How to Prove Verbal Abuse

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Whether it occurs within the workplace or in marriage, verbal abuse can be difficult to prove. Verbal abuse leaves no physical evidence behind, so it is often your word against the abuser's. The key is to document things as well as you can, and keep an organized record of the abuse. If you can show many pieces of evidence of the abuse, it will increase the chance that a jury will believe you.

Keep a notebook documenting the verbal abuse. Write down the date and time of each incident, what was said and who was present to hear it, and any useful background information.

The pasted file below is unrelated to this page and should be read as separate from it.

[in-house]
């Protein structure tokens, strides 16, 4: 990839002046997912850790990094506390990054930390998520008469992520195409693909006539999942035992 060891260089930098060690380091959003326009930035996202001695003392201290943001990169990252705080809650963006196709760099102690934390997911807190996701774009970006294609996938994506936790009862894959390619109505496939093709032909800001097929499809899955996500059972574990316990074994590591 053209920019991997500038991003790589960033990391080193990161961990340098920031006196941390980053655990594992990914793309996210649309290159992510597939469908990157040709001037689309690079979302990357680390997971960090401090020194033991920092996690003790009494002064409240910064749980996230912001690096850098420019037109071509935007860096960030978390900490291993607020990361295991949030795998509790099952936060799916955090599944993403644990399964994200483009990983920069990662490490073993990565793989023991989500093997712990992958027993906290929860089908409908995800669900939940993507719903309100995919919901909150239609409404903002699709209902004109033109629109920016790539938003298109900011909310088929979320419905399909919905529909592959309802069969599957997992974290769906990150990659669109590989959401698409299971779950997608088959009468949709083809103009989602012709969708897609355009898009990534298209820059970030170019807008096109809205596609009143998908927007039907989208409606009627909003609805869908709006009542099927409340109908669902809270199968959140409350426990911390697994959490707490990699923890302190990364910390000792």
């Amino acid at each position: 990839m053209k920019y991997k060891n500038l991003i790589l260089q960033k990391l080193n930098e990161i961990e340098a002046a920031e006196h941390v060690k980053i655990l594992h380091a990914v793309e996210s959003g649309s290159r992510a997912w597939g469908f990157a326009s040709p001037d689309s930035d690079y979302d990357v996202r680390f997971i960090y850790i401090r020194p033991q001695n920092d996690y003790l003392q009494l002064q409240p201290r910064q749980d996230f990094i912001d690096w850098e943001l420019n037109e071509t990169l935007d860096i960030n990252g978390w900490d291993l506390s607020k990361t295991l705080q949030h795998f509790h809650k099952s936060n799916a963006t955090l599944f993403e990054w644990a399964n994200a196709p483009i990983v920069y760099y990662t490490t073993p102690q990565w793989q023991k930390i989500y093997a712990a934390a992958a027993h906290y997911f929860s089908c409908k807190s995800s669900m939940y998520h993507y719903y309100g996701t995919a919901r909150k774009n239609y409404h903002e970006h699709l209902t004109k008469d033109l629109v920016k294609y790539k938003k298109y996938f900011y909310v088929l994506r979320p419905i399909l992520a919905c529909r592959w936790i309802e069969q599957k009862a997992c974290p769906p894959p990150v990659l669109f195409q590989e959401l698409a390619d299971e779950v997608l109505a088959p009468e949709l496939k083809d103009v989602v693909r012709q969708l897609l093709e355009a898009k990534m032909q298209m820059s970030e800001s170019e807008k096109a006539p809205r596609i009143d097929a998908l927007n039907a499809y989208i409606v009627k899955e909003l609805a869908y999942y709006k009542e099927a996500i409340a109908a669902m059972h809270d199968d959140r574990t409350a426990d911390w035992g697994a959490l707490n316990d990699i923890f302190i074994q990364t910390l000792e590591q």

Get testimonies from people who witnessed the verbal abuse, either on a digital recorder or in writing. These testimonies will strengthen your case against the abuser.

Record the verbal abuse on a digital recorder. Record any abuse that was spoken over the phone on a telephone recorder.

Save abusive notes and e-mails. If your abuser leaves a note on a dry erase board or some other place where you can't actually save it, take a picture of it.

Seek a protective order against the abuser if the abuse is occurring at home. If it is at work, file a formal complaint. You may be able to convince the abuser to cease harassing you, and you may be able to use the report as evidence later on.